NEW YORK — The Federal Trade Commission is keeping a close eye on nutritional claims made by major food marketers, said Leonard Gordon, director of the northeast regional office of the Federal Trade Commission, Thursday.
“More and more products — food products — are making health claims and I think you’re going to see more enforcement there,” said Gordon during a briefing on the new direction of FTC consumer protection, at law firm Venable’s office here. “As companies make more and more claims, they’re going to need to have some science behind those or there are going to be some problems.”
Gordon provided as example a case where Kellogg touted a breakfast of Frosted Mini-Wheats as “clinically shown to improve kids’ attentiveness by nearly 20%.”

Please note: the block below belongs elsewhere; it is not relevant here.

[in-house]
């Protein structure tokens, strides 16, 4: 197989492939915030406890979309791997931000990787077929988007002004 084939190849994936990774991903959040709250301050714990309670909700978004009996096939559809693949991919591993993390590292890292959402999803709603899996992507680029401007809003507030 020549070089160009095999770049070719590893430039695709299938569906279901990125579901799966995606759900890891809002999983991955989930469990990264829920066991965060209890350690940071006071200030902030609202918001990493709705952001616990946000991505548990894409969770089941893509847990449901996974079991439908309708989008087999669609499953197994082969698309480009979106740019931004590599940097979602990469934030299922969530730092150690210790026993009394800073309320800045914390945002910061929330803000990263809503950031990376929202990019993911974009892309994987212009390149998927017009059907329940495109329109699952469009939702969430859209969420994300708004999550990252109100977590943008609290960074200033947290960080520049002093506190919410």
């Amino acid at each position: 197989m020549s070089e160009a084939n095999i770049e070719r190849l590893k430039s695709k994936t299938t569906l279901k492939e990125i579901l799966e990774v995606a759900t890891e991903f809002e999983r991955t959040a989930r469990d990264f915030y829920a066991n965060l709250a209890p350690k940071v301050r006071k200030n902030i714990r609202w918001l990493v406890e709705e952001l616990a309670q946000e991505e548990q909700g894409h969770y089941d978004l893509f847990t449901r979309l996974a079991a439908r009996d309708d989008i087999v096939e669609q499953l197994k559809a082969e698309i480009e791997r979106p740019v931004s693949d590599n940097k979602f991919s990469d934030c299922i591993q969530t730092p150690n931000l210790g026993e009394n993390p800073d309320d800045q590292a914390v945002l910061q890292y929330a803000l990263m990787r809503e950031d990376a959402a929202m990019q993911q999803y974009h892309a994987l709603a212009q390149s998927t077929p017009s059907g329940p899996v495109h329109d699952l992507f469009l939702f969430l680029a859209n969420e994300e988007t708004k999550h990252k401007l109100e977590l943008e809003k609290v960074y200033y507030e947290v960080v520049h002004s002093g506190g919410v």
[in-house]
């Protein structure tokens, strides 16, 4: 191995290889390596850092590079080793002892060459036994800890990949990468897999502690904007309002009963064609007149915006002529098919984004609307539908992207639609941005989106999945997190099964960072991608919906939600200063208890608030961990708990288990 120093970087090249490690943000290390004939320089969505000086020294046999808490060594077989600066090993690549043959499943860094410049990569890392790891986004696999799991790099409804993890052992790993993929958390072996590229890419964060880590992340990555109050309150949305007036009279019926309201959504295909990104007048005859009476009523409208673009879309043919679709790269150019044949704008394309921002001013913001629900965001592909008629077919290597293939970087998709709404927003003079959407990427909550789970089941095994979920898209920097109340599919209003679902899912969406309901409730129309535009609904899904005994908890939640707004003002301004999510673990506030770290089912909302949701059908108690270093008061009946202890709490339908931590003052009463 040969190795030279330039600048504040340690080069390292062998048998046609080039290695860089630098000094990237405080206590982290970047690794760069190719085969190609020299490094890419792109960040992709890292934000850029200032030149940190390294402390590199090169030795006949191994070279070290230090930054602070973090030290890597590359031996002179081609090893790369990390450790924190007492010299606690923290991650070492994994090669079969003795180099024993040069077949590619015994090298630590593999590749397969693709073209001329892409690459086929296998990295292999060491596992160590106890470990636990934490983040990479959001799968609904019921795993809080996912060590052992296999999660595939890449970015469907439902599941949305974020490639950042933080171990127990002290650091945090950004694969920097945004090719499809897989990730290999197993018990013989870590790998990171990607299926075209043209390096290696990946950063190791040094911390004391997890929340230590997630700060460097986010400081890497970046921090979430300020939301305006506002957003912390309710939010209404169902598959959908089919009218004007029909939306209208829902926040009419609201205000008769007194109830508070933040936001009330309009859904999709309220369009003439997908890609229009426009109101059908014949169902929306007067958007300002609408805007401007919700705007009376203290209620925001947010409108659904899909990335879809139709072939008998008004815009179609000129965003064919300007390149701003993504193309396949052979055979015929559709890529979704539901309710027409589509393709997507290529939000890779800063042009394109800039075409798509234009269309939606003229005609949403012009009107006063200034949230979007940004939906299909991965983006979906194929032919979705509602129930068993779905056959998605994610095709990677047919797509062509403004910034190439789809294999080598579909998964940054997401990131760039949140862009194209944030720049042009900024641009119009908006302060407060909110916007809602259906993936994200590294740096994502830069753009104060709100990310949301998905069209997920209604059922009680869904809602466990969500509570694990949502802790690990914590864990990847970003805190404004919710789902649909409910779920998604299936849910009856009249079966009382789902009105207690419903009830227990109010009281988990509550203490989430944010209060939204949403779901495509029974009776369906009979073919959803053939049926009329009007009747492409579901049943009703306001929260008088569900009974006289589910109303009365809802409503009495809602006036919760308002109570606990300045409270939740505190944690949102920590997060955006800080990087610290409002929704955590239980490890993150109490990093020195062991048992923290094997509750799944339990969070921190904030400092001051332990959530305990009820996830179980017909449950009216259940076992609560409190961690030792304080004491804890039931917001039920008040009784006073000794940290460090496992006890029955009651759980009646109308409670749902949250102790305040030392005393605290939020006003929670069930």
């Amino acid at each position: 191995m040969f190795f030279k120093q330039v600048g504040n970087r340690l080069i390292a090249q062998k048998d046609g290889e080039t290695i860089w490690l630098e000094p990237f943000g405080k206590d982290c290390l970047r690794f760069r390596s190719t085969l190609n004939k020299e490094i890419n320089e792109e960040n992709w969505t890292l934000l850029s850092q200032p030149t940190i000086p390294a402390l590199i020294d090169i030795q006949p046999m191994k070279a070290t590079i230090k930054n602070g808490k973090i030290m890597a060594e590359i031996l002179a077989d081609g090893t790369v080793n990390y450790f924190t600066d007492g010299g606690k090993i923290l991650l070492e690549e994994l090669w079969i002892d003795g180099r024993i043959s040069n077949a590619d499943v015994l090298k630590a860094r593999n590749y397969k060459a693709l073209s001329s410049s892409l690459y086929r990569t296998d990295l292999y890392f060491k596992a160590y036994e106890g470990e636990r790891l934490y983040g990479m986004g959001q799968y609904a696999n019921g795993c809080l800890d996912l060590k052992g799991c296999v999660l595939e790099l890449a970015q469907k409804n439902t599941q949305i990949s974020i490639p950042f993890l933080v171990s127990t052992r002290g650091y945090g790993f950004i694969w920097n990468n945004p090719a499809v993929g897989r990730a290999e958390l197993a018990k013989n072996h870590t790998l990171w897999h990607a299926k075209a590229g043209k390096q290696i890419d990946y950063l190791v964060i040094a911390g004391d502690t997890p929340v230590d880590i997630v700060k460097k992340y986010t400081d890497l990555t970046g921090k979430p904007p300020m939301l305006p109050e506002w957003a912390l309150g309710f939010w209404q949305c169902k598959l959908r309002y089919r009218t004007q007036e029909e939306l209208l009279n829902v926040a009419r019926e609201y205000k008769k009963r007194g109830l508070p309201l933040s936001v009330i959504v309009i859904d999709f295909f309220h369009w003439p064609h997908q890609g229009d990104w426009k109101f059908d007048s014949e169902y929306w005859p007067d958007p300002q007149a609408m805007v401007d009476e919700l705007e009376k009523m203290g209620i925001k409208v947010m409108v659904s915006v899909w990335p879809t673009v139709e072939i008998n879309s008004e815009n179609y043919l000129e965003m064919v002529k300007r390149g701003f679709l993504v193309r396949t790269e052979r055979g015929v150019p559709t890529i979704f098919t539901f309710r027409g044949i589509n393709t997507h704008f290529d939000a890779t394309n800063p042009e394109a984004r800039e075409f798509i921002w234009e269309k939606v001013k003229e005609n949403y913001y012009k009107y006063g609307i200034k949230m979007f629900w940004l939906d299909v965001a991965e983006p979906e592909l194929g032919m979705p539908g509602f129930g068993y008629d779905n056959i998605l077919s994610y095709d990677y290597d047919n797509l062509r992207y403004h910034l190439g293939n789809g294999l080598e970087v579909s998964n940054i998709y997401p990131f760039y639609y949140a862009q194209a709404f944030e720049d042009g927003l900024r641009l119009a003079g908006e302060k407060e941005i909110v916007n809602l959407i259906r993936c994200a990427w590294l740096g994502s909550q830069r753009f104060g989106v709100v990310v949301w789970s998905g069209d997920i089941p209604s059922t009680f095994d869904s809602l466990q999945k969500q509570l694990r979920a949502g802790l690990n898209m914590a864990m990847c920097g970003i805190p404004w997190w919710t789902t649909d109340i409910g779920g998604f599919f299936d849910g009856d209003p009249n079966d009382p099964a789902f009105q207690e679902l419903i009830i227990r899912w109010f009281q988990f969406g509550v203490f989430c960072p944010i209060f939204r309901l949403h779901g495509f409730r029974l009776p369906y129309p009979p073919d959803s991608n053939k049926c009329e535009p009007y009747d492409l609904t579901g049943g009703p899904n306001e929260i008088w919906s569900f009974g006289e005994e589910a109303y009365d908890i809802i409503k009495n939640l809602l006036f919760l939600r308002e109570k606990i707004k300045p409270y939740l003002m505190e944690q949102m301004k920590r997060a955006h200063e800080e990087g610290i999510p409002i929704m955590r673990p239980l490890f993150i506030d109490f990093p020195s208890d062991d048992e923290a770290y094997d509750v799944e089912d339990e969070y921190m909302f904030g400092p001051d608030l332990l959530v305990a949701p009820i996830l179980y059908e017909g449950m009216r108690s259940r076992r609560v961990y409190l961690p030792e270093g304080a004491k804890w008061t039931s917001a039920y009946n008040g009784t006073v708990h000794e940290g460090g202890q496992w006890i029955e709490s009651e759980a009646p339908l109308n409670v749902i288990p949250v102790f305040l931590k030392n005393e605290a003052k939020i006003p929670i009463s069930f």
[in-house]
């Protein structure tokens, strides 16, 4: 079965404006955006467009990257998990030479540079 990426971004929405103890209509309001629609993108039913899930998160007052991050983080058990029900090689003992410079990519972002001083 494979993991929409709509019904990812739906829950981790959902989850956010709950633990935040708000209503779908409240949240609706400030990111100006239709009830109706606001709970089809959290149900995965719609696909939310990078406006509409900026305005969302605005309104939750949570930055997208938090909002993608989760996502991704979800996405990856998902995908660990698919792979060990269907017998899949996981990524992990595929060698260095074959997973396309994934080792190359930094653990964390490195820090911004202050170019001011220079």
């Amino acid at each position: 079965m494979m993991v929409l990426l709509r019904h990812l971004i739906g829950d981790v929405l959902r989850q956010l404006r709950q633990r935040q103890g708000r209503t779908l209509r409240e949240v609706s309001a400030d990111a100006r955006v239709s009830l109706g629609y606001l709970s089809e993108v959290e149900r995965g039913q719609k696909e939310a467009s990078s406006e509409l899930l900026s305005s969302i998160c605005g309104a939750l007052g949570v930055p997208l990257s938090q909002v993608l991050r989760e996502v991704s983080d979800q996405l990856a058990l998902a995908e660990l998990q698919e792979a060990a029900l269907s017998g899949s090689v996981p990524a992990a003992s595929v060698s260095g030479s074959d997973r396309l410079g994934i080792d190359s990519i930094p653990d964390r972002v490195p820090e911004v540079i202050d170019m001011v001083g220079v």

An FTC complaint alleged that according to Kellogg’s clinical study the claims were false, and only about half the children who ate Frosted Mini-Wheats showed any improvement in attentiveness, and only about one in nine improved by 20% or more. In August, Kellogg settled with the FTC.
Since the appointments of Chairman Jon Leibowitz and Bureau of Consumer Protection director David Vladek, the BCP has become more focused on protecting kids, privacy issues, scams that prey on those in poverty and partnerships, according to Gordon.
Marketers can expect to see more joint enforcement between the FTC and the Food and Drug Administration, for instance, he said.
Cases of deceptive “green” marketing are also on its radar.
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